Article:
But considering how successful the book was it sounds like it was worth all the effort he put into it. Your next author is one of the most celebrated drinkers of our time – Hunter S Thompson. I am interested that you went for Hell’s Angels instead of one of his more famous books.

This is his first published book. He wrote a novel before this, which didn’t get published until recently. And this was the big breakthrough for his writing career. It has these familiar themes that he developed later on about the road and the outlaw culture and it has his distinctively bombastic prose in it. But not to the same extent as Fear and Loathing in Las Vegas – it is something he is obviously developing.

But having said that, it is a really carefully researched book. He followed the Hell’s Angels round for a year. It is very well structured and although it is kind of a documentary style, at the same time there is still plenty of scope for Thompson to develop the feeling for his subject. There are some great passages where he writes about the men being at one with their motorbikes and how if you saw some Hell’s Angel walking down the street they looked like fish out of water. But once you put them on their motorbikes they become amazingly in tune with their vehicles. He romanticised that part of them.

What you are describing sounds like the Gonzo journalism, which he pioneered, where you are basically embedded with your subject and often become part of the action.

Yes, absolutely. That was how he developed the Gonzo style, becoming part of the drama. He saw himself as an outlaw as well, so this felt like a fitting subject for him.

And do you admire his extreme hedonism?

Well, I admired him more when I was younger. As a literary inspiration I think he has his limits. Thompson idealised Hemingway and chose the same way to end his life by shooting himself.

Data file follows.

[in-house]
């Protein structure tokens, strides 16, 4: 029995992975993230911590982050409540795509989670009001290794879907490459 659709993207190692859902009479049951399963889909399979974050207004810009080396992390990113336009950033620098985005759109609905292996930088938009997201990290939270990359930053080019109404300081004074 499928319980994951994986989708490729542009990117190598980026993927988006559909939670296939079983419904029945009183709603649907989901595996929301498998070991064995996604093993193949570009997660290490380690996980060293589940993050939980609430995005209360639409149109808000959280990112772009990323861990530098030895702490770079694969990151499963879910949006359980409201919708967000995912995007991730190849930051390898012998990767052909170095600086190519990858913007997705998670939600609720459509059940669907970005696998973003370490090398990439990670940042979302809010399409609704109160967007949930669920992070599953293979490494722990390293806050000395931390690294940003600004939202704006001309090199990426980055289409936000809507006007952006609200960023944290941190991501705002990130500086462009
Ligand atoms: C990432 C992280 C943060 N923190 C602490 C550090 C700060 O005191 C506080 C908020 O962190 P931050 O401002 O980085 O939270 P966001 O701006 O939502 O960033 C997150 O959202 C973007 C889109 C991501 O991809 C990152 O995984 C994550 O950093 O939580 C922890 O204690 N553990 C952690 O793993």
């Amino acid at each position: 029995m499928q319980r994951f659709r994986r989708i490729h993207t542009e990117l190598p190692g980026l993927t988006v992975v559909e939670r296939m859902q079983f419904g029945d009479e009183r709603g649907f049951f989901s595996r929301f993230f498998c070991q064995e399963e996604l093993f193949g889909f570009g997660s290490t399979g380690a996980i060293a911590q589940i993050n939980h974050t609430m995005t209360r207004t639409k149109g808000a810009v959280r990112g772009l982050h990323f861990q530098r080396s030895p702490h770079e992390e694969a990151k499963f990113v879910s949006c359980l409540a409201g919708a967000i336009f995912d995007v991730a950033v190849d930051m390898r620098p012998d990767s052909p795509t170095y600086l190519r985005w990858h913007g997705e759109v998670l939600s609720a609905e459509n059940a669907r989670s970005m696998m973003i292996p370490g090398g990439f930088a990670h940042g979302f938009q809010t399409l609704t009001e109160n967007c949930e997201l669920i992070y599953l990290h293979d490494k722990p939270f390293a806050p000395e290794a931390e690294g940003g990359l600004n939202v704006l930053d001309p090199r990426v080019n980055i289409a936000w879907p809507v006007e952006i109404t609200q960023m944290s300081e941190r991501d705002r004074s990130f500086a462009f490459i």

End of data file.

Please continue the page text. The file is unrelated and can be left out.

Tell me about your last book, The Long Goodbye by Raymond Chandler.

There are various drunks in this book but the most notorious one is Roger Wade, a writer who goes missing. He is a Hemingway-type character who lives down on the sea, and later in the book it appears that he has killed himself, although it turns out he has been murdered. Quite a lot of the action about the writer is that he goes into rehab clinics to try to get dry.

Raymond Chandler was an alcoholic also, and his detective Philip Marlowe is a connoisseur of whiskeys. The book reminds me of those great Humphrey Bogart films of the 50s: everywhere he goes he has a drink poured for him. He is also like James Bond in that respect. If Philip Marlowe really drank as much as he was supposed to have done there is no way he would have solved any of these crimes. I really do think that Raymond Chandler is a wonderful crime writer and Philip Marlowe is an iconic character in 20th-century culture; not just in literature, but in films too.

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Milton Crawford

Milton Crawford was born somewhere north of the Zambezi and west of the Rift Valley in a small town in the middle of Africa. He has travelled the world in search of good liquor and in an attempt to outrun the hangovers that seem to follow him wherever he goes. He is an author and journalist, and in keeping with the most honourable traditions of the writing profession, a drinker of distinction. His previous books have been published under a more sober alias.